Recently, the younger Chapman appeared at the Hirshhorn to discuss the Chapman Brothers art as part of that institution's current major exhibition Damage Control. The brothers have a piece "Insult to Injury to Injury" in that exhibition.

In that piece, the Chapman have taken a portfolio of 80 etchings from Spanish master Francisco de Goya titled "Disasters of War" and "reworked and improved" them by placing puppy and insect heads on the figures.

As part of his presentation, Chapman read a grotesque original story involving an inventor, an apparatus, a woman named Chlamydia, hot sex, and monkeys both in and out of cages, while a film about the Brothers' latest exhibition in London's Serpentine Sackler Gallery "Come and See" played in the background. That film featured several shots of one of the Chapmans' recurring figures, models of Ronald McDonald, one of the symbols of the ubiquitous fast-food chain. Chapman explained that they like to use McDonald's in their art because "it went from a Utopian idea of cheap food for everyone to a capitalistic motif that plots the downfall of the West. There was this strange trajectory where the clown loses his humor."

Chapman admits that he and his brother like to create art that overwhelms and assaults. "We want to kill the eyes with art," he said. But the artist says its harder to now create surprising works. "Our art doesn't settle for stability. It seeks out instability. But art is always being appropriated into the critical culture," he said.

In an earlier interview printed in The Guardian, Chapman put it this way: "The idea of making 5,000 little toy soldiers all running around mutilating each other, and then find pathos in that - it's alarming that people are prepared to cathartically reappropriate these things which are so redundant and void. It took us three years to make 5,000 people. It took the Germans three hours to kill 15,000 Russian prisoners of war".

A scene from "Fucking Hell".
Chapman says he and his brother are trying to make "a schizophrenic body of work. We want a frenzied, berserk attack. We're trying to attack the idea with as many perspectives as possible. We want to make it impossible to reduce the work to one particular thing."

He believes he has reached an understanding of why so many people fail to grasp the work. "They make the mistake of thinking that the work is about them. But it is about political discourse," Chapman said.

Jake (on left) and Dinos
He adds that while he does believe Hell to be more interesting than Paradise, he is not as disturbed as some people believe when they encounter his art. "I really lead a boring life. But I do believe that art should have something to do with pleasure. Art lets me expedite the fantasy of my life as being more interesting than it is."

Chapman's art has attracted some, to put it mildly, strange fans. "I remember this one girl. She used to bring me sweets and bundles of notes. Then she said, "don't call the police; I am not dangerous. Which immediately made me want to call the police because I was now convinced she was dangerous."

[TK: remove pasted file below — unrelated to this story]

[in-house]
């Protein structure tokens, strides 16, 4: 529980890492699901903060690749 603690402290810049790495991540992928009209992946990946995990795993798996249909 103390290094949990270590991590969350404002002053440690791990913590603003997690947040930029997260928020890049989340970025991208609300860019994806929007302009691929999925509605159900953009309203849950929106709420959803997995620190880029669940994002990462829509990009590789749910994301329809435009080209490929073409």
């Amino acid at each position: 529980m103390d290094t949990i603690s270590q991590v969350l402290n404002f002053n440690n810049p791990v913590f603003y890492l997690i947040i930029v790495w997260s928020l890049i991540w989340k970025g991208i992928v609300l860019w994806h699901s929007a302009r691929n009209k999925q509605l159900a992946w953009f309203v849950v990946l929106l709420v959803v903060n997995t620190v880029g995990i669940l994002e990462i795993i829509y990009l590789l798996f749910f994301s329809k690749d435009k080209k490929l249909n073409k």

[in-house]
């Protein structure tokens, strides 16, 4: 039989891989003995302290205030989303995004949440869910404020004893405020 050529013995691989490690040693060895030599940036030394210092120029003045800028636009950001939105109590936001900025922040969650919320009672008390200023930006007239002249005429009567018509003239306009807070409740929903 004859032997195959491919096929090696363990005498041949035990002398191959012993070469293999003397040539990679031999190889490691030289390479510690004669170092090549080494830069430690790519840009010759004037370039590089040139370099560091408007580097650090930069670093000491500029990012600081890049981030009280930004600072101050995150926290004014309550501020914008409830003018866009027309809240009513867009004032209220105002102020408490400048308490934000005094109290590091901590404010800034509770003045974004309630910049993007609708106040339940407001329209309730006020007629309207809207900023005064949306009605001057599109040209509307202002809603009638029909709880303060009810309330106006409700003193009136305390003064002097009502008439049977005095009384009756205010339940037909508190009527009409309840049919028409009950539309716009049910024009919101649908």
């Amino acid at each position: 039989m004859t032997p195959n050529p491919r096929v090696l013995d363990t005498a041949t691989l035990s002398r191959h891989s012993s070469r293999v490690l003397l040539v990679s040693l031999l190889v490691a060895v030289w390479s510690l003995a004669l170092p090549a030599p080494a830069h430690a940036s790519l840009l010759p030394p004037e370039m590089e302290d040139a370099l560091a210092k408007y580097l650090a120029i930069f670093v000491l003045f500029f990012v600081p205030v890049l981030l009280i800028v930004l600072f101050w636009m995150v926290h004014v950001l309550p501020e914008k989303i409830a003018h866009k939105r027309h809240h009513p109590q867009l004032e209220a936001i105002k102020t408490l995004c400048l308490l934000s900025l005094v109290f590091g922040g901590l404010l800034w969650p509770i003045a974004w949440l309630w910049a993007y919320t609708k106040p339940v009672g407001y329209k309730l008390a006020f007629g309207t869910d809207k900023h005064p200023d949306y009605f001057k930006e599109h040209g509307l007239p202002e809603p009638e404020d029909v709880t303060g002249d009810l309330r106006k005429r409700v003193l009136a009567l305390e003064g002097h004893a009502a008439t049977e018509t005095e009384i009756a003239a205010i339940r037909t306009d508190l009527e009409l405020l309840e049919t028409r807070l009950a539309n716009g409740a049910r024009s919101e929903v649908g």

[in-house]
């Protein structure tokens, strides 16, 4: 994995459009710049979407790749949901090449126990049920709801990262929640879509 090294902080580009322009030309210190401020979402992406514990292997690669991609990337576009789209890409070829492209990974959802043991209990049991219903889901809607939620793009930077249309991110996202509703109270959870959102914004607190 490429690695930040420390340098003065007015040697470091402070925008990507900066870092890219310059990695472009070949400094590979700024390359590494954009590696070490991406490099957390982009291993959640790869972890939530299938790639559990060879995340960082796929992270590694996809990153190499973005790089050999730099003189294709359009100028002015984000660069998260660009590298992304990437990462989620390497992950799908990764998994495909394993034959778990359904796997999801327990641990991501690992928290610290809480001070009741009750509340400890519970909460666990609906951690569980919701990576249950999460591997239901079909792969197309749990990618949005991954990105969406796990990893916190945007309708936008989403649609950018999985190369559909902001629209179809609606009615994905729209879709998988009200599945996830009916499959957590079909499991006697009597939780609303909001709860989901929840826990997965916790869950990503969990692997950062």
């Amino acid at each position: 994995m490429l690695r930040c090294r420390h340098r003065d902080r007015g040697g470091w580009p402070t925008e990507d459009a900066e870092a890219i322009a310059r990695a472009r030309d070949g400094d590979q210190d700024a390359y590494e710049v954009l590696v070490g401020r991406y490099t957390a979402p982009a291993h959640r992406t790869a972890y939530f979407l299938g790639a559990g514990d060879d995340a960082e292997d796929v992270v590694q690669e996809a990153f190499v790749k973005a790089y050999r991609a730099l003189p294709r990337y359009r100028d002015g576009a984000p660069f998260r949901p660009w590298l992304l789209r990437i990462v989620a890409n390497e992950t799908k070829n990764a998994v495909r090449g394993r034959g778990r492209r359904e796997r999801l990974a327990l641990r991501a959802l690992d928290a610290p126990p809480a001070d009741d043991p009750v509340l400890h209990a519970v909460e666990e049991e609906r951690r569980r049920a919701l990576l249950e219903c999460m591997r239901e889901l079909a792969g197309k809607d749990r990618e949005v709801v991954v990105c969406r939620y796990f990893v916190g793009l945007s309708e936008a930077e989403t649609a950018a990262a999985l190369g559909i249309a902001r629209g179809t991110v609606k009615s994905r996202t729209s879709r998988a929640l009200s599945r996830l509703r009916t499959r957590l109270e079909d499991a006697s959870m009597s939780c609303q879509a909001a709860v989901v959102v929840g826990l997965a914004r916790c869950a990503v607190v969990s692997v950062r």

Monday, December 16, 2013

Papering the World @The National Archives

After writing six books about books and books culture, Nicholas Basbanes isn't surprised that he chose the history of paper as the subject for his latest offering. "I'm concerned about books and it just seemed eventually I would get concerned about the method of transmission," said Basbanes.

The author appeared recently at the National Archives to discuss On Paper: The Everything of Its Two-Thousand-Year History. The Archives was extremely apt for his talk since it serves as a repository for more than 80 billion pieces of paper.

The history of paper begins in ancient China. In fact, the Chinese claim that paper is one of the country's four greatest inventions, the others being printing, gunpowder, and the magnetic compass.

"Paper began as an idea, There was nothing inevitable about it. But today, there more than 20,000 uses for paper," Basbanes said.

The book traces those uses from China to Japan to the Arab world to Europe and America. "It follows a domino effect. We can see it traveling from one country to another," Brisbanes said.

Paper, coupled with Johannes Gutenberg's invention of the printing press in 1450, created an information explosion that continues to this day. "It was affordable and it was available," Basbanes said, noting that parchment from animal skin was used for a writing surface prior to the introduction of paper. "It took 260 sheep to make 1 Gutenberg Bible," he noted.

In the early 19th Century rags were essential to papermaking. "I say it is the first industrial material that required recycled material," Basbanes explained.

As part of his research for his book, Basbanes traveled to China and Japan, where "many of the old ways predominate".  But he also visited modern plants that take in $1.6 billion annually making more than 1,000 different paper products ranging from toilet paper to tea bags to postal stamps. "You can see trees come in one end and paper come out the other," he said.